Yogini Diary

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“Practice and all is coming”
- Pattabhi Jois

Integrating the Double-Spiral Arm Position — YogaAnatomy.net

"super strength and super flexibility comes from the breath."
(via davidgarrigues) Reminder!

Ashtanga Vinyasa Yoga, Patthabi Jois about Yoga Chitta Vritti Nirodha.wmv (by marionax karuna)

Remembering Pattabi Jois…

theyogacomics:

The 9 Drishtis
“Dṛṣṭi means gazing point. There are nine dṛṣṭis in the āsana practice. If the dṛṣṭi indicated for the āsana is too difficult, one may always revert to nāsāgra dṛṣṭi. With time and practice, the proper dṛṣṭi for each posture will be possible. Dṛṣṭi improves concentration and brings about a realization of oneness during the practice. With the gaze focused in one place during our practice, we can be more present in the postures. This focus and awareness can carry over into our daily life.”~ Sharath Jois:“By practicing these drishti (dṛṣṭi) points the mind no longer looks around, observing or judging, but instead becomes focused and soft. In the vinyasa system, drishti is one of the vital components to draw prana inwards. Prana follows awareness. If our awareness is scattered then our prana will mirror those same qualities and it will be evident in our behavior and life choices on and off the mat.”~ Magnolia ZunigaThe 9 Drishtis1 - Tip of the nose - Nasagra Drishti 2 - Up to space - Urdva Drishti3 - Third Eye - Brumadya Drishti4 - Tip of the middle finger - Hastagra Drishti5 - Tip of the thumb - Angushta Drishti6 - Right Side - Parshva Drishti7 - Left Side - Parshva Drishti8 - Navel - Nabi Drishti9 - Tip of the big toe - Padagra DrishtiGuruji: “Yoga is an internal practice, the rest is just a circus”Credits, References, Notes:Please consult your teacher regarding correct drishti. For ease in reading for non-Sanskrit speakers, we have chosen to spell sanskrit words phonetically rather than using diacritic marks. R. Sharath Jois, AṢṬĀṄGA YOGA ANUṢṬHĀNA.Magnolia Zuniga: http://on.fb.me/17EBEyF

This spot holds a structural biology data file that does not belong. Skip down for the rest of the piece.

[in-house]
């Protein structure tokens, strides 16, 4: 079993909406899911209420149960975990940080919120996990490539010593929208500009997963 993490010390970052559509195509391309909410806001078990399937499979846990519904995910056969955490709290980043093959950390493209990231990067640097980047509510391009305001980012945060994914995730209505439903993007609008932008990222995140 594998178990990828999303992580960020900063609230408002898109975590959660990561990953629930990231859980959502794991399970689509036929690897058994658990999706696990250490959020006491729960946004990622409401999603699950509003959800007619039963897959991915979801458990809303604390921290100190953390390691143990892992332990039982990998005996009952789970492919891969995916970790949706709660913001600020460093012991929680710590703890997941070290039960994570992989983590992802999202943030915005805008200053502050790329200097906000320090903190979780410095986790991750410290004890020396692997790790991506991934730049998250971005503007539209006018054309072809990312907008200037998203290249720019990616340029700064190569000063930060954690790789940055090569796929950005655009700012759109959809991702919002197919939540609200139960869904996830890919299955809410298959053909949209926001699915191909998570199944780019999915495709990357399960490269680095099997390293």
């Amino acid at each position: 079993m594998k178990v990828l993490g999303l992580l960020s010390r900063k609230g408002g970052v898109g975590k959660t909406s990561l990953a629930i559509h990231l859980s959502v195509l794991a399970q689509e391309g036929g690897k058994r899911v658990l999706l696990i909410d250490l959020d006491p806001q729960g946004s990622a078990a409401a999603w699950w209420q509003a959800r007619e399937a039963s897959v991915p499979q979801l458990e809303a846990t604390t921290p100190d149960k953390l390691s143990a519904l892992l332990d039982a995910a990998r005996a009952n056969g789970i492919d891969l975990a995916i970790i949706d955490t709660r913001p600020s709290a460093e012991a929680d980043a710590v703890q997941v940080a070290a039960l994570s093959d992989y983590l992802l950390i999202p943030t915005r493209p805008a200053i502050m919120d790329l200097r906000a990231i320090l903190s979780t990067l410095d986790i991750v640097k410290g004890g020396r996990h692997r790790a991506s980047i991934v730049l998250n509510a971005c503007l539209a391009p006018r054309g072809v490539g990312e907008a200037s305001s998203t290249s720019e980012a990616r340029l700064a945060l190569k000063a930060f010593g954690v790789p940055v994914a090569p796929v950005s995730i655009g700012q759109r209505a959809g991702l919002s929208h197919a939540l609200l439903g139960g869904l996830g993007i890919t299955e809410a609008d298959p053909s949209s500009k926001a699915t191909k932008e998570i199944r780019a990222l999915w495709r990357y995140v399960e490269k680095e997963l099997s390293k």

The Yoga ComicsAwesome Editor: Jessica Walden and Elise Espat(Albuquerque Ashtanga Yoga ShalaCartoon guy: Boonchu Tanti , Ashtanga Illustrations by Boonchu

theyogacomics:

The 9 Drishtis

“Dṛṣṭi means gazing point. There are nine dṛṣṭis in the āsana practice. If the dṛṣṭi indicated for the āsana is too difficult, one may always revert to nāsāgra dṛṣṭi. With time and practice, the proper dṛṣṭi for each posture will be possible. Dṛṣṭi improves concentration and brings about a realization of oneness during the practice. With the gaze focused in one place during our practice, we can be more present in the postures. This focus and awareness can carry over into our daily life.”